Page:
New York, NY [April 4, 2018]--A new study published today in the Journal of Pediatrics is the first to show that weight gain may have a negative impact on liver health in children as young as 8 years old. The study found that bigger waist circumference at age 3 raises the likelihood that by age 8, children will have markers for nonalcoholic fatty liver disease.
"With the rise in childhood obesity, we are seeing more kids with nonalcoholic fatty liver disease in our pediatric weight management practice," said Jennifer Woo Baidal, MD, MPH, assistant professor of pediatrics at Columbia University Vagelos College of Physicians and Surgeons and lead author of the paper. "Many parents know that obesity can lead to type 2 diabetes and other metabolic conditions, but there is far less awareness that obesity, even in young children, can lead to serious liver disease."
Nonalcoholic fatty liver disease occurs when too much fat accumulates in the liver and triggers inflammation, causing liver damage. The condition affects an estimated 80 million people in the U.S. and is the most common chronic liver condition in children and adolescents. While the disease is generally symptomless, progression of nonalcoholic fatty liver disease can lead to cirrhosis (scarring) of the liver and, in some instances, liver cancer.
Previous studies have focused on fatty liver disease in adolescents and young adults. In the current study, Woo Baidal and colleagues looked for fatty liver risk factors in younger children.
The researchers measured blood levels of a liver enzyme called ALT--elevated ALT is a marker for liver damage and can occur in individuals with nonalcoholic fatty liver disease and other conditions that affect the liver--in 635 children from Project Viva, an ongoing prospective study of women and children in Massachusetts.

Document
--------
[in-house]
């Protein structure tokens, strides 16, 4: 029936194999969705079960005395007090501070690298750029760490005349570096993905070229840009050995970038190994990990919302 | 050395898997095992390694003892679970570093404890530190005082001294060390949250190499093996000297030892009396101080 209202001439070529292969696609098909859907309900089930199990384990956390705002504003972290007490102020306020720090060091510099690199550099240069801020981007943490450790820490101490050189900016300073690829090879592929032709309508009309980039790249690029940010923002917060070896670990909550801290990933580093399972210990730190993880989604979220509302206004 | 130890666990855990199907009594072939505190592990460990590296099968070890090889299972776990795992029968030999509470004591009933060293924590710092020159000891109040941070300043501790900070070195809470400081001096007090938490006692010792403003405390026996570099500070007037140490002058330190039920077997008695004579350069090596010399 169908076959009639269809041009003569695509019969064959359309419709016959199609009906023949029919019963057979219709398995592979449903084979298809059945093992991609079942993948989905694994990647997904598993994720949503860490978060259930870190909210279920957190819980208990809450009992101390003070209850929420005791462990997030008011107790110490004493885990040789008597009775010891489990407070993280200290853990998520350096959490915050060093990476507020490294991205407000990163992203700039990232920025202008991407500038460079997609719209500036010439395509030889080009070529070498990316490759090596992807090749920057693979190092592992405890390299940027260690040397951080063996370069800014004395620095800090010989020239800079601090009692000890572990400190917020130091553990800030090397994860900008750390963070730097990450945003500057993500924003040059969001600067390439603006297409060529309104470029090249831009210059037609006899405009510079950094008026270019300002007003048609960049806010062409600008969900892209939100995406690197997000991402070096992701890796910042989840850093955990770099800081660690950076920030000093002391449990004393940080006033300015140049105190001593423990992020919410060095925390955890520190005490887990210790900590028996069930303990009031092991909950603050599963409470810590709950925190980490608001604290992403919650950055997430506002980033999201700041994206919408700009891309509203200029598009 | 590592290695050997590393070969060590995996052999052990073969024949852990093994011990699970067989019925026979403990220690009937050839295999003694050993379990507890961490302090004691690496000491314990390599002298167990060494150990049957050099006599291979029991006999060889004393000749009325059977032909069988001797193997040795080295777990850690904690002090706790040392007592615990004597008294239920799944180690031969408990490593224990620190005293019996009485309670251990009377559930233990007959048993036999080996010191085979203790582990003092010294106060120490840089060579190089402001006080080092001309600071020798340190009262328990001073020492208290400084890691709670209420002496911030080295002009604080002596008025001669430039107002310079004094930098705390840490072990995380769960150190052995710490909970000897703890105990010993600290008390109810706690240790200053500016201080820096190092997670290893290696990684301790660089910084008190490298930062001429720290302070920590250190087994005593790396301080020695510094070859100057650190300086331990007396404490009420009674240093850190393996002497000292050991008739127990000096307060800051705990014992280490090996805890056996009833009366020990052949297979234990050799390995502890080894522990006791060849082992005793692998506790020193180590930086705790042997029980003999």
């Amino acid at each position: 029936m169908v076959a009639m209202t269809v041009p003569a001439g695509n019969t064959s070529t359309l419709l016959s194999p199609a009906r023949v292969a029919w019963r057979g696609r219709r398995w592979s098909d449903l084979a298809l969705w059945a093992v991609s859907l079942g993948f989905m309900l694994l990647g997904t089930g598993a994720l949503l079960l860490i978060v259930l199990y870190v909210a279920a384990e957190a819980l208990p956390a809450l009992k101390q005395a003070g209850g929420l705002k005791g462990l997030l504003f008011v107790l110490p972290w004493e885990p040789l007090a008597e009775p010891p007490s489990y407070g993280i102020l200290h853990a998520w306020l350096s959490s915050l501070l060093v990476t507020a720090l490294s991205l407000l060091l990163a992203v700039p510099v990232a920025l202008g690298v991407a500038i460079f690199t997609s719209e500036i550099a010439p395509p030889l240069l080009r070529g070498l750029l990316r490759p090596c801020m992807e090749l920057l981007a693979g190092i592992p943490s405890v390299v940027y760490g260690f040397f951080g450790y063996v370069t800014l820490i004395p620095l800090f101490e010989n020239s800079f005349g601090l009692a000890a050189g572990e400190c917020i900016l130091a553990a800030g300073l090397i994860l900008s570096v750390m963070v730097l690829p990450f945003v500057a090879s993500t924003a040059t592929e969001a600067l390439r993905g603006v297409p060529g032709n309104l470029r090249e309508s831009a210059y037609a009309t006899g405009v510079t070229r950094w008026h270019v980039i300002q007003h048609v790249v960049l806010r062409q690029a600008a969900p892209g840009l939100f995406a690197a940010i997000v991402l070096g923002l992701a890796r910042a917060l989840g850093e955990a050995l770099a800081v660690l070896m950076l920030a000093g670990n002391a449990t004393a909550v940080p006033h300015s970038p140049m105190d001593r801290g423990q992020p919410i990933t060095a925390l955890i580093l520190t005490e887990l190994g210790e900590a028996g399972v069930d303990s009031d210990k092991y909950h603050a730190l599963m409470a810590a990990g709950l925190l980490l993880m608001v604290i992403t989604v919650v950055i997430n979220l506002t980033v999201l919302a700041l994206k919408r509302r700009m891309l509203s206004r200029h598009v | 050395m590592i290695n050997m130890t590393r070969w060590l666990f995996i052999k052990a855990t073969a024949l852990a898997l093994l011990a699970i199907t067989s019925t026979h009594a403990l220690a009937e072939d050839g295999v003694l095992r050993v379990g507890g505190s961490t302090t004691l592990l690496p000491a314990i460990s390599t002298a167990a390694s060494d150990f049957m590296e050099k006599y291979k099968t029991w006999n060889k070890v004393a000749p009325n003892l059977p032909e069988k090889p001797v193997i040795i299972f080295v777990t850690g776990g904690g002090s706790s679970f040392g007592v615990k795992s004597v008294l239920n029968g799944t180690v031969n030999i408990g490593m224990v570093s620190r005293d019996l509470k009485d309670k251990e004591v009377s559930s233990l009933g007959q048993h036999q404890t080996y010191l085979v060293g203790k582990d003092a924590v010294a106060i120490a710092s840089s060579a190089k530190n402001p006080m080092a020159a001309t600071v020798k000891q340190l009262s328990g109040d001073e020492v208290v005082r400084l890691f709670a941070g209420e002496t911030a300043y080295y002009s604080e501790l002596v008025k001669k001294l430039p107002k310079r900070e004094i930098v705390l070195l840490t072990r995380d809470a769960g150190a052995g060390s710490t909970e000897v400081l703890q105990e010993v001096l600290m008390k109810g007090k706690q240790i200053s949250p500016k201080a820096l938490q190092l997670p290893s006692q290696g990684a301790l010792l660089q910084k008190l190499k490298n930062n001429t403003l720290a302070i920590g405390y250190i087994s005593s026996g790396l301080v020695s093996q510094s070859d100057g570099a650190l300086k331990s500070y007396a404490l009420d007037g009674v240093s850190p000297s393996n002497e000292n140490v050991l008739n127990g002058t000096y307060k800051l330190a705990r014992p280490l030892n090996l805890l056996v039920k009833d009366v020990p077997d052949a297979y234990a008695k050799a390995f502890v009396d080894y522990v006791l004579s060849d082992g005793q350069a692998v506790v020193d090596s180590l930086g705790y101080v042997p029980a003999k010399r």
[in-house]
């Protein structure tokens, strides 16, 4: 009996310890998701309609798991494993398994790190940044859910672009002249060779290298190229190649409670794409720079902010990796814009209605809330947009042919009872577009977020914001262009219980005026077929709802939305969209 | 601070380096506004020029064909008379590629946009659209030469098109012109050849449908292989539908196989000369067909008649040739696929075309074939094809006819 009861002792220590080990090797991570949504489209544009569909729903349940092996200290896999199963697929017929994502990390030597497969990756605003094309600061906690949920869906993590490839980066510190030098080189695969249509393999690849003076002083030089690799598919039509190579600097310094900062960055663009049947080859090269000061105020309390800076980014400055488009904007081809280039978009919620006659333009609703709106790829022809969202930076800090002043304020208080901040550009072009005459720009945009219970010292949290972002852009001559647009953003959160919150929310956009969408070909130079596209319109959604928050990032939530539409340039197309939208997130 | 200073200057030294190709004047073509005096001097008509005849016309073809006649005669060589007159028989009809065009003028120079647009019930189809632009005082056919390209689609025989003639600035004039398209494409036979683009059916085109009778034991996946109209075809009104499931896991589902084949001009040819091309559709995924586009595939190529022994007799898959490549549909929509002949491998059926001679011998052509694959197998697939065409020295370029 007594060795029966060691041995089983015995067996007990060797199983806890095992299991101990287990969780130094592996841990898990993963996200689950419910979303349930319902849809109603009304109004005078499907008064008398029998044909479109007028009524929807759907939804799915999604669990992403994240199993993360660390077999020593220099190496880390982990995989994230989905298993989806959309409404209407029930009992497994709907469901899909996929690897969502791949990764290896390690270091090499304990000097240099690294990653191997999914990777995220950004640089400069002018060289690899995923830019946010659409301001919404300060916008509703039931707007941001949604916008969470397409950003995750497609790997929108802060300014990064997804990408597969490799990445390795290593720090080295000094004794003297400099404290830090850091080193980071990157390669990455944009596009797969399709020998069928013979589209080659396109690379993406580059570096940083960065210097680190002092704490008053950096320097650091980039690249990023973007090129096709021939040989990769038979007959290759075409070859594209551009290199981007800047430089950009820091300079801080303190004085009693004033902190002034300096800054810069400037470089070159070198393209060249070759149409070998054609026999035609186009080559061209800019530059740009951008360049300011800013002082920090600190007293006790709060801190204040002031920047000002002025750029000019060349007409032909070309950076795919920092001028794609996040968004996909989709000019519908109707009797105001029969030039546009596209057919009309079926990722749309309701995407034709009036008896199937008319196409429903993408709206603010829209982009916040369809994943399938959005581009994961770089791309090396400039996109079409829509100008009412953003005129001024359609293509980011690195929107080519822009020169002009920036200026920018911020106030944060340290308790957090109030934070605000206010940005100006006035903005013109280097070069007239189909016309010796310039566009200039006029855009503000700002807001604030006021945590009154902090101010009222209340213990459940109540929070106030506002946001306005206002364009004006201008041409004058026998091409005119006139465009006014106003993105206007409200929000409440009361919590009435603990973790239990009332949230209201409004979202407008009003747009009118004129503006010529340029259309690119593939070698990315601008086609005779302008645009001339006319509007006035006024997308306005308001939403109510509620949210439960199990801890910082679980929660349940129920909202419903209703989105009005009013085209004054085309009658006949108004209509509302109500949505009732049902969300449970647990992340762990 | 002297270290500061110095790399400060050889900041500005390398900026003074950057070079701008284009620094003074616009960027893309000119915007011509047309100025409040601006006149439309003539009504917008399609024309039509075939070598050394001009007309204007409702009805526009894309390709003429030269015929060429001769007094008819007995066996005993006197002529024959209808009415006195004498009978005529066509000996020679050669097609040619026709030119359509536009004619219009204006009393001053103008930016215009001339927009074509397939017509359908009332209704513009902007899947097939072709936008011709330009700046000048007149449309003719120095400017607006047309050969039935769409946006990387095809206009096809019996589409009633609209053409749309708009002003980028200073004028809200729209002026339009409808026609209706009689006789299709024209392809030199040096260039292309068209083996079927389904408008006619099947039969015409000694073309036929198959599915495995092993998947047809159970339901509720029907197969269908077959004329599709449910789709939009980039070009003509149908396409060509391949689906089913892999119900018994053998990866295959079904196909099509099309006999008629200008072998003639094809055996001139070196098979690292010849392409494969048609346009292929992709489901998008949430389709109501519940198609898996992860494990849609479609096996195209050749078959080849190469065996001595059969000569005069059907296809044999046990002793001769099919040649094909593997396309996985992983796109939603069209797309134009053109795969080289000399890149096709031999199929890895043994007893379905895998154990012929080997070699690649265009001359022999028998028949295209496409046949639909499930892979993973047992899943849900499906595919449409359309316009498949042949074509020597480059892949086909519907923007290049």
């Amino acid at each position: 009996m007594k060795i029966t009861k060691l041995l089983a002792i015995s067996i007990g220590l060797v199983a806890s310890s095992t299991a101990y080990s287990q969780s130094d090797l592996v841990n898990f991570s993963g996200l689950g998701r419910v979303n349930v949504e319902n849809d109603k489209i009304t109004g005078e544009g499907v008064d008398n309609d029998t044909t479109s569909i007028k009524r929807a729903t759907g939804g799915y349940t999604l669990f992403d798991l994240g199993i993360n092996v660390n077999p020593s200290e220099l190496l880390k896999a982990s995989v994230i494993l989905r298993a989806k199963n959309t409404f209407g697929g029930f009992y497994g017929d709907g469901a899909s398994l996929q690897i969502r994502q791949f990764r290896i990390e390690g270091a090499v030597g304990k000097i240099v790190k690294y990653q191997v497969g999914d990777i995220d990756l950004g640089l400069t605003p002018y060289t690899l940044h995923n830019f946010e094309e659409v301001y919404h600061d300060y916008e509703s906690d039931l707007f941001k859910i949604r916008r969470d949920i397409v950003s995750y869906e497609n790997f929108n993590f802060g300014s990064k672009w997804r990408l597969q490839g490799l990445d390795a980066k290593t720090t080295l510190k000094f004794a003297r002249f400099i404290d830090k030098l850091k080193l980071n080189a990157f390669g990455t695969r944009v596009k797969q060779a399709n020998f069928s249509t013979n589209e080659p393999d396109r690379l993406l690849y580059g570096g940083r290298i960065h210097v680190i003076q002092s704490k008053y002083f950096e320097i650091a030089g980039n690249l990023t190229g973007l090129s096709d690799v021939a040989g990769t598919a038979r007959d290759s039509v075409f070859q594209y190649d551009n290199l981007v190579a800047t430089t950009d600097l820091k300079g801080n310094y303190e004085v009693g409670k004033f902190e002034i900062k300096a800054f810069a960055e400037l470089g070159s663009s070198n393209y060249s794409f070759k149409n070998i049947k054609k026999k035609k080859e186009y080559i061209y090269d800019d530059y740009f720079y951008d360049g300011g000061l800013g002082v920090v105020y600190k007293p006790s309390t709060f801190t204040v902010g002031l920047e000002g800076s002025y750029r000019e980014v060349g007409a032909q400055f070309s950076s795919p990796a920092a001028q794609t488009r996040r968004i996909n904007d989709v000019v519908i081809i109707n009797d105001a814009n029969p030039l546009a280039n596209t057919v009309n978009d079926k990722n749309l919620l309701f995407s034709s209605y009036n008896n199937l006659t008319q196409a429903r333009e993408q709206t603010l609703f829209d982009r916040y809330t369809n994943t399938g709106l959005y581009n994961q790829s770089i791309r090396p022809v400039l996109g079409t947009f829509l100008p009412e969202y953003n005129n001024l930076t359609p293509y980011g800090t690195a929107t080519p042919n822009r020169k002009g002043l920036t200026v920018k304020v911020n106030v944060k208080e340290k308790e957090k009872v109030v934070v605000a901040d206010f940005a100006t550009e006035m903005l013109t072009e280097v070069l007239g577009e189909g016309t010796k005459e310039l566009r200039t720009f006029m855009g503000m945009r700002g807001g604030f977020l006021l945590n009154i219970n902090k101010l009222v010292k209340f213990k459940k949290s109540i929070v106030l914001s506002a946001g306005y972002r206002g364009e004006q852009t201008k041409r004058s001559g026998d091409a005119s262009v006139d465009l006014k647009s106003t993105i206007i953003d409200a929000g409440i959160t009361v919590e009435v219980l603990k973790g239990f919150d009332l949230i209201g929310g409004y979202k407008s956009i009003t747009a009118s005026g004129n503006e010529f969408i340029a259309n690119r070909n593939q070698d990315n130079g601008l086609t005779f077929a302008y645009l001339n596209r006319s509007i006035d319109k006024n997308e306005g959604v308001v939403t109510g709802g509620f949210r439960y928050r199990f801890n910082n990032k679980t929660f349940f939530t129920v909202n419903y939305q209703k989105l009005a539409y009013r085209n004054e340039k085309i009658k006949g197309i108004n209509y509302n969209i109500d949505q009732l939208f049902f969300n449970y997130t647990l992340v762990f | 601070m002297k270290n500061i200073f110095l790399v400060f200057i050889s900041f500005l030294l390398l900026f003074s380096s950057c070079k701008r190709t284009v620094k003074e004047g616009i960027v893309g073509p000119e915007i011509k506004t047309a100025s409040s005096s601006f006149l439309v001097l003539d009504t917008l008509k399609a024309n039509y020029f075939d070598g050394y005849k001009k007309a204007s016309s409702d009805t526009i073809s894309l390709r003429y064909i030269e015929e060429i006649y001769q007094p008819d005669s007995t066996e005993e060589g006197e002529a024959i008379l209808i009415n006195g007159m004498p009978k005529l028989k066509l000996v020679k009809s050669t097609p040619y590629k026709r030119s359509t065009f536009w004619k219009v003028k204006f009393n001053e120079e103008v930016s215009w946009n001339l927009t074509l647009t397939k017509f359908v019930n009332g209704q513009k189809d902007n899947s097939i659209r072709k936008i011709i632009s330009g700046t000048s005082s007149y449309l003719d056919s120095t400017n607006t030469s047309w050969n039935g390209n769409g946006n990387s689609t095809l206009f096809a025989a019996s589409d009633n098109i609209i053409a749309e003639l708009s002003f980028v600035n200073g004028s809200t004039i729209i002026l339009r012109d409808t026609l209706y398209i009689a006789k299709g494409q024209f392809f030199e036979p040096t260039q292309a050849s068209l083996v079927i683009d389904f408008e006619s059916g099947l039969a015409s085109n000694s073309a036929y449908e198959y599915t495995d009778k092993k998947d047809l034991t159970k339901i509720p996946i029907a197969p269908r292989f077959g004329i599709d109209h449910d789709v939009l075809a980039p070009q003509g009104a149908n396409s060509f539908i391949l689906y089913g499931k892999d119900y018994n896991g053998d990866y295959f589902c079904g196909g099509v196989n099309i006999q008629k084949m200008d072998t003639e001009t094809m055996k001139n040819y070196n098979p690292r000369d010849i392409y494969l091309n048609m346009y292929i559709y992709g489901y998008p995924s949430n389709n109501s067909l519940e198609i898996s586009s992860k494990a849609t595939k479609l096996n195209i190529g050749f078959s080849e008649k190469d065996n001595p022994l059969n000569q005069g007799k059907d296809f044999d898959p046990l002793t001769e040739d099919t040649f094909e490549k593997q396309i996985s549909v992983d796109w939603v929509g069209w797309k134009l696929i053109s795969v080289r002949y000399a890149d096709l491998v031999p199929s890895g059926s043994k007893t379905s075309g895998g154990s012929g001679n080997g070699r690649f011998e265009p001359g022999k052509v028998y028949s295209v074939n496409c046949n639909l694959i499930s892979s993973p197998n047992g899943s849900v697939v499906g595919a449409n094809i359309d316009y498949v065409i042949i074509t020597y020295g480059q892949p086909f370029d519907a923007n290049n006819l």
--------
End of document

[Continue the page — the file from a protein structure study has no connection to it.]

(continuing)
By age 8, 23 percent of children in the study had elevated ALT levels. Children with a bigger waist circumference (a measure of abdominal obesity) at age 3 and those with greater gains in obesity measures between ages 3 and 8 were more likely to have elevated ALT. Approximately 35 percent of 8-year-olds with obesity had elevated ALT versus 20 percent of those with normal weight.
"Some clinicians measure ALT levels in at-risk children starting at around 10 years old, but our findings underscore the importance of acting earlier in a child's life to prevent excess weight gain and subsequent liver inflammation," says Woo Baidal, who is also director of pediatric weight management and a pediatric gastroenterologist in the Center for Adolescent Bariatric Surgery at NewYork-Presbyterian Morgan Stanley Children's Hospital. "Currently, the best way for kids and adults to combat fatty liver disease is to lose weight, by eating fewer processed foods and getting regular exercise. We urgently need better ways to screen, diagnose, prevent, and treat this disease starting in childhood."
The study is titled, "Associations of Early to Mid-Childhood Adiposity with Elevated Mid-Childhood Alanine Aminotransferase Levels in the Project Viva Cohort." Additional authors are Erin Elbel (CUIMC), Joel Lavine (CUIMC), Sheryl Rifas-Shiman (Harvard Medical School and Harvard Pilgrim Health Care Institute, Boston, MA), Matthew Gillman (National Institutes of Health, Bethesda, MD, and Elsie Taveras (Massachusetts General Hospital, Boston, MA).
The study was supported by the National Institutes of Health (R25 DK096944, R01 HD034568, UG3 OD023286, KL2 TR000081, P30 DK040561, P30 DK092924, K24 HD069408, and K24 DK105989) and the Robert Wood Johnson Foundation.
The authors report no financial or other conflicts of interest.
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The Journal of Pediatrics